Providence Everett organ donor, Parker Lang, to be honored at the 2018 Rose Parade
Each year LifeCenter Northwest selects a donor from our region to be honored on the Donate Life Rose Parade float on New Year’s Day in Pasadena, CA. We are joined by organizations across the nation in sponsoring donor families, living donors, and transplant recipients to attend the parade, connect with others touched by donation, and participate in activities coordinated by OneLegacy. A staple feature of the float every year is the donor “floragraphs”-portraits of honored donors made out of dried flowers, seeds, and other organic matter-that adorn the float and are incorporated into the theme.
The parade theme, Making a Difference, celebrates the power of kindness and the people in our communities that are selflessly making a positive difference in our lives. The Donate Life float’s theme, Gift of Time, further augments this notion as the generous act of gifting life through organ, eye, and tissue donation is truly the greatest gift any of us can bequeath on a waiting recipient, showcasing the power that each of us has to help one another and make a difference in our world.
This year, LifeCenter Northwest has selected Providence Everett organ donor, Parker Lang, to be honored at the 2018 Rose Parade. Parker was a caring, active, and determined young man with a sensitive spirit. He was the type of person who got along with everyone and built meaningful relationships with his friends.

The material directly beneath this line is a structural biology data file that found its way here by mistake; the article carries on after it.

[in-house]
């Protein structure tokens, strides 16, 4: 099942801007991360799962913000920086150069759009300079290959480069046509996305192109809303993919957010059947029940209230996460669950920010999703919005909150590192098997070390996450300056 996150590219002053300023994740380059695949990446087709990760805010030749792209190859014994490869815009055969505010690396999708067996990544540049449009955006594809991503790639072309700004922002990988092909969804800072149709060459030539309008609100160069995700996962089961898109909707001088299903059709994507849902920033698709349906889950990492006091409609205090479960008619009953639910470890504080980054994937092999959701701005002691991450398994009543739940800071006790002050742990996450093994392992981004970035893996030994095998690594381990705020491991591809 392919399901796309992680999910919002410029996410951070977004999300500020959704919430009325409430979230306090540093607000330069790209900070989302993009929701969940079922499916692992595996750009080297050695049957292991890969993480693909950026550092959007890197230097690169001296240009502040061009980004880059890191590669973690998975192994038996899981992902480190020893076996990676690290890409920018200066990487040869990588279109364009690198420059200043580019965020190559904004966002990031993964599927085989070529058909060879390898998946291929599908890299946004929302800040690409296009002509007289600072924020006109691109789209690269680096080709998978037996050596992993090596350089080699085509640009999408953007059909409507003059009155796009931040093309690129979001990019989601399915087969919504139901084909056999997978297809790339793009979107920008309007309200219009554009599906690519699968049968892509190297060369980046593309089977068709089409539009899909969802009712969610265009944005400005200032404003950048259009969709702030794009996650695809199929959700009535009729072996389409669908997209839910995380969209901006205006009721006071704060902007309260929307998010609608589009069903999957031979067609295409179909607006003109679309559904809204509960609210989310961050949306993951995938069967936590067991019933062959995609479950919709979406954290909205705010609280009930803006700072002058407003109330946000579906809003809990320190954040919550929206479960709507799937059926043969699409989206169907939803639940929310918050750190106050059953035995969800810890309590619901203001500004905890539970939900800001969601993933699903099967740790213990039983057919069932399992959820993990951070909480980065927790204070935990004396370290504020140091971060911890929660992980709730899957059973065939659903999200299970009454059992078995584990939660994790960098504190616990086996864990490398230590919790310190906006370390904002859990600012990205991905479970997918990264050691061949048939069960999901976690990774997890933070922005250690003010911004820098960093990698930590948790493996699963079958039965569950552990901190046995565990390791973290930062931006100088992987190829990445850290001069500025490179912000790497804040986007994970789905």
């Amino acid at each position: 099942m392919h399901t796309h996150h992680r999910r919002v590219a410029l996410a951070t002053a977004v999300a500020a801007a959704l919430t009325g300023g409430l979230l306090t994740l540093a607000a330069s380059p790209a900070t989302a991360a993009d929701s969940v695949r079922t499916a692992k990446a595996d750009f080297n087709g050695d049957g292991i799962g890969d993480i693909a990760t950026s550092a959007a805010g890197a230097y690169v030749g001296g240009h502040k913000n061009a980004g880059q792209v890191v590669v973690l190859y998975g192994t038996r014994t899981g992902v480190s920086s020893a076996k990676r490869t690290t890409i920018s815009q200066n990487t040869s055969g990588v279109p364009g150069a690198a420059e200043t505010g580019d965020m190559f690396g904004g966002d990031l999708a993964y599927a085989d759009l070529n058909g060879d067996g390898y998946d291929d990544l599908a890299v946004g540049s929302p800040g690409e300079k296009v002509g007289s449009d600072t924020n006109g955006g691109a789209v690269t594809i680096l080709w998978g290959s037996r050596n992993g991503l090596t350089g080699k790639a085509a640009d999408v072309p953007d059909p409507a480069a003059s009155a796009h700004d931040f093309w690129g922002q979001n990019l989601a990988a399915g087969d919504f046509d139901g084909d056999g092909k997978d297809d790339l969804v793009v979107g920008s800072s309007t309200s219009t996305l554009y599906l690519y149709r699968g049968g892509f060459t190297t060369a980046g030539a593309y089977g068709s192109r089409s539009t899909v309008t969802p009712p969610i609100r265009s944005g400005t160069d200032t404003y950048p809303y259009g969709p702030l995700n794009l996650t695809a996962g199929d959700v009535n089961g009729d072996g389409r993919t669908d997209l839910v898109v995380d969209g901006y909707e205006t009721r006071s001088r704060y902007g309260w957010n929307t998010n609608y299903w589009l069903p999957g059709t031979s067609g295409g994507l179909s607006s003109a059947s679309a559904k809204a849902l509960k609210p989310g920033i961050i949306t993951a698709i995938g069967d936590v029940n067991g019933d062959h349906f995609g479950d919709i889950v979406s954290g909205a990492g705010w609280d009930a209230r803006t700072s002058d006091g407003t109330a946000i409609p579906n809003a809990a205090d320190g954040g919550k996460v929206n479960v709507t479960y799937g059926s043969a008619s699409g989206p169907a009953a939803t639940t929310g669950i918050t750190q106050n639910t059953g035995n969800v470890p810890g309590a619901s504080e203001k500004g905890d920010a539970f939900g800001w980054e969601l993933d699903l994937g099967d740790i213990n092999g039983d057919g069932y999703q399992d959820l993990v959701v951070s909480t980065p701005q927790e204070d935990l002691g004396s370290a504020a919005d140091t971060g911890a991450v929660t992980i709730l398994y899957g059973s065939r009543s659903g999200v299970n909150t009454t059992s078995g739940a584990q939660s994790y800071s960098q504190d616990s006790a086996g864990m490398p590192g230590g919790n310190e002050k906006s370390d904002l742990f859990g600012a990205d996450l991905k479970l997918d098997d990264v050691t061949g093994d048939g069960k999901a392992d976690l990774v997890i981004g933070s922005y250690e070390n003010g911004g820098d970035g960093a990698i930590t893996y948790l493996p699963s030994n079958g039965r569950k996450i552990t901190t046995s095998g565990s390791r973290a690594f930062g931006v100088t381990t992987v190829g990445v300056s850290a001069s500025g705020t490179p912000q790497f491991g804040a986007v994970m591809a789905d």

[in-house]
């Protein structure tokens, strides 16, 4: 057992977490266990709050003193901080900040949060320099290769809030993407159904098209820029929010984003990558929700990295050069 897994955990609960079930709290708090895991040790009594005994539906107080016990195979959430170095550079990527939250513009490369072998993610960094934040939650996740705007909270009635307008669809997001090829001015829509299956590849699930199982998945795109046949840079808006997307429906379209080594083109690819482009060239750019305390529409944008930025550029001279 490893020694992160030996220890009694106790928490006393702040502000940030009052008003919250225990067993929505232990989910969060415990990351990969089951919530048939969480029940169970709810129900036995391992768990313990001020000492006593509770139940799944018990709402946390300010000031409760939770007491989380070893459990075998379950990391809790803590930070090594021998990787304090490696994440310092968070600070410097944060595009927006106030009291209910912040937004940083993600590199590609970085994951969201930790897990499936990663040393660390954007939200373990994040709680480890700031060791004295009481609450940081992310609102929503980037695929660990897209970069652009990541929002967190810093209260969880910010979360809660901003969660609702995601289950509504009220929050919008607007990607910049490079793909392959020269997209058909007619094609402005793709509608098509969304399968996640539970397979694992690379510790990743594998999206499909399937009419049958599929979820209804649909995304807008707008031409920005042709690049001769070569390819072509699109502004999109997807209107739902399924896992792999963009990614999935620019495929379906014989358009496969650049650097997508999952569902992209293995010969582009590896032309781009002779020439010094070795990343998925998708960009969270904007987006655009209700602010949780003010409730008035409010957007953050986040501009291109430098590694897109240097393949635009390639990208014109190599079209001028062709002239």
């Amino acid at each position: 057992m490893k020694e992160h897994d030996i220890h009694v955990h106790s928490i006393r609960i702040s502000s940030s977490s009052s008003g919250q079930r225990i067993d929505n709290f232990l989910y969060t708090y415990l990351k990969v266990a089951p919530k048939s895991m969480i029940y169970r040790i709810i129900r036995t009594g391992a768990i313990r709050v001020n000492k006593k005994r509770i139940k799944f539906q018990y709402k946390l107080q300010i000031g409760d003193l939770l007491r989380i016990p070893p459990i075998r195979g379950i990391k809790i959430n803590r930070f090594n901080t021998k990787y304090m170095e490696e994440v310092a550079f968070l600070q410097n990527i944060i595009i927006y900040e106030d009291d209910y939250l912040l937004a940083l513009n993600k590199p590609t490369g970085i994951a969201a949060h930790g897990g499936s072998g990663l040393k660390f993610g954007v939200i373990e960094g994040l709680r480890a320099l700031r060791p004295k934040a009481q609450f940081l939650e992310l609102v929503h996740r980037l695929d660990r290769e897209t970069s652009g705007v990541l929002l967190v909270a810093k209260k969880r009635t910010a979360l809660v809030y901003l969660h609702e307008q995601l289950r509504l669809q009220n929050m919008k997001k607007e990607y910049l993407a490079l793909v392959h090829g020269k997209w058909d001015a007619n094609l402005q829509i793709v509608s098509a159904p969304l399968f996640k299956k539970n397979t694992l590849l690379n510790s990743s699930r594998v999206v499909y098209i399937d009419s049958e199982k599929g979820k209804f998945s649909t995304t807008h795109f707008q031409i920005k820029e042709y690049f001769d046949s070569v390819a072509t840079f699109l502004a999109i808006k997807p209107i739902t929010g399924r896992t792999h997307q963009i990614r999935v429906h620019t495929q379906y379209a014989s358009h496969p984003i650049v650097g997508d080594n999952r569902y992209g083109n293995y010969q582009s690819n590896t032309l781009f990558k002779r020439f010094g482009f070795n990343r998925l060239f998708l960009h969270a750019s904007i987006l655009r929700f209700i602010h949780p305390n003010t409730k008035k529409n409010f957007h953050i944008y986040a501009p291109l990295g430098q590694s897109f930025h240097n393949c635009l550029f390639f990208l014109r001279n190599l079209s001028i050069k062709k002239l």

When his grades began to suffer during his sophomore year in high school, Parker was inspired to enroll in the Washington Youth Academy, a quasi-military training and mentoring program that emphasizes self-discipline, personal responsibility, and positive motivation. He was adamant about succeeding and excelled in the 6-month program. He returned to school a more mature, confident, well-rounded student, and graduated with his class in June 2015.
Parker blossomed after graduation. After being inspired to pursue a career in medicine after watching his brother’s accomplishments in medical school and residency, he took the initiative to enroll in college, and began taking online classes that fall. He also he started a job at a local natural pet food store, expressing his love and passion for animals.
On March 9, 2016, Parker was struck by a car while walking home from work on a busy street. Just months earlier, while renewing his ID, his mother Vicki vividly remembers the clerk asking if he would like to be an organ, eye, and tissue donor. True to his character, Parker said yes to the possibility of helping others. This decision saved five lives through the donation of his kidneys, liver, heart, and lungs.
“I find peace in knowing that Parker is still alive out there, just in a different body,” said Vicki.
LifeCenter Northwest staff will accompany Parker’s family to Pasadena to help decorate the Donate Life Float, connect with other donor families and recipients, and ring in the new year celebrating Parker’s life and legacy.